At Monzo, data people belong to a central data 'discipline', but are deployed to specific domains, which we call Collectives. I’m in the Operations Collective, where we define, measure and improve everything about our customer service and underlying systems. My day-to-day projects revolve around everything to do with operations data.

If I need to, I can dive into the joint brain power of the entire data discipline - all other data people in other Collectives (such as Personal Banking or Borrowing), to help me validate my approach and share knowledge. This is incredibly useful because more often than not, someone has solved a problem similar to yours.

And belonging to the data discipline also means having a community of like-minded people to connect with formally and informally. We have monthly All-Hands discussions, bi-weekly learning sessions, weekly cross-discipline chats, and frequent socials. We’re a fun bunch 😀. The screenshot below shows one example of keeping in touch with the Data Discipline.

A slack post announcing the next data team fireside chat

🧪 Data science at Monzo has a clear scope

In some companies data science is a vague mix of data analysis, experimentation, data engineering, machine learning, forecasting or business intelligence. As Monzo scaled, we’ve found one person can’t possibly be an expert at all of these simultaneously. This is why more recently, data science at Monzo has been defined to mean data analysis, experimentation and impact measurement. 

For example, in the Operations collective we want to reduce Handling Time of customer queries, while maintaining the highest quality service. 

My role as a data scientist is to work in a multi-skilled product squad to identify potential opportunities to reduce handling time. I’ll estimate the potential impact of such opportunities, and feed this into the proposal. We then design and run rigorous experiments to assess how much faster we’ve made things (I’m finally using my stats degree! 🧑‍🎓 )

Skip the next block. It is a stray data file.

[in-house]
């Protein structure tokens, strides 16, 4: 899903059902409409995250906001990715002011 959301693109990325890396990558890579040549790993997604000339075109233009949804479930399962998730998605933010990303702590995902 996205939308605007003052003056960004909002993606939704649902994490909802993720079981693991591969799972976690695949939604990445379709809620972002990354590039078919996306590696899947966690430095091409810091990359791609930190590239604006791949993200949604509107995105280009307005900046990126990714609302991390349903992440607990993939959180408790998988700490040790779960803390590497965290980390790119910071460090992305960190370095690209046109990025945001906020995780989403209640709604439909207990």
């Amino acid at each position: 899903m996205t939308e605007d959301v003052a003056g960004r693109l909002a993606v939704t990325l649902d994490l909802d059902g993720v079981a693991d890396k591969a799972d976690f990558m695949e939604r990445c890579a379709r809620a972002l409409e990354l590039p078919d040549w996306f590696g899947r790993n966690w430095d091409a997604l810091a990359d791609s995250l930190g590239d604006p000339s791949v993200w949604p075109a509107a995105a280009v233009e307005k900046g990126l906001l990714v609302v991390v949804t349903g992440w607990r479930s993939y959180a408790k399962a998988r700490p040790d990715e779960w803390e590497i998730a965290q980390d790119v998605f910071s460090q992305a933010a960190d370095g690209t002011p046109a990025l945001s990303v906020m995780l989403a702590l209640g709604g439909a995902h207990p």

The role requires a blend of knowledge from business understanding and process mapping to more rigorous inferential statistics and coding. Different data scientists bring expertise in different areas. One colleague is an expert in experimental design from completing a PhD. Another has worked widely in different Monzo teams and knows our processes and their reflections in our data inside-out, while yet another is excellent at improving code efficiency and internal tooling (and keeping our Pull Requests in check!). 

It really is this blend of skills which make it such a great place to work and learn.

✨ Monzo’s culture is magic

Every company says this, but at Monzo you can really feel it. I certainly can’t articulate everything so I’ll highlight selected examples:

  • We really trust each other. If you have a bad day, or your family member is ill, or if you have an emergency, there is no judgement in taking time to fix things. We are humans, and we respect each other’s humanity. No one is watching your hours worked. 

  • Monzo defaults everything to transparency, whether it’s the reports sent to our executive team in an open Slack channel or openness about recruitment process

  • Monzo is really inclusive: we’re encouraged to use inclusive language wherever we can. We celebrate our diversity. Our London office has only gender neutral bathrooms and our company mascot, Hot Chip, is non-binary.

  • And my favourite: we’re hard on problems, not people. If a mistake is made we attribute it to the problem being difficult, not the person being inadequate. This is the single biggest shift from all my previous roles.

It’s only been 3 months, but you can tell I’m delighted being at Monzo. If you’re interested in knowing more about working here, please reach out on my LinkedIn, or have a look at our open roles.

Thanks for reading! 😀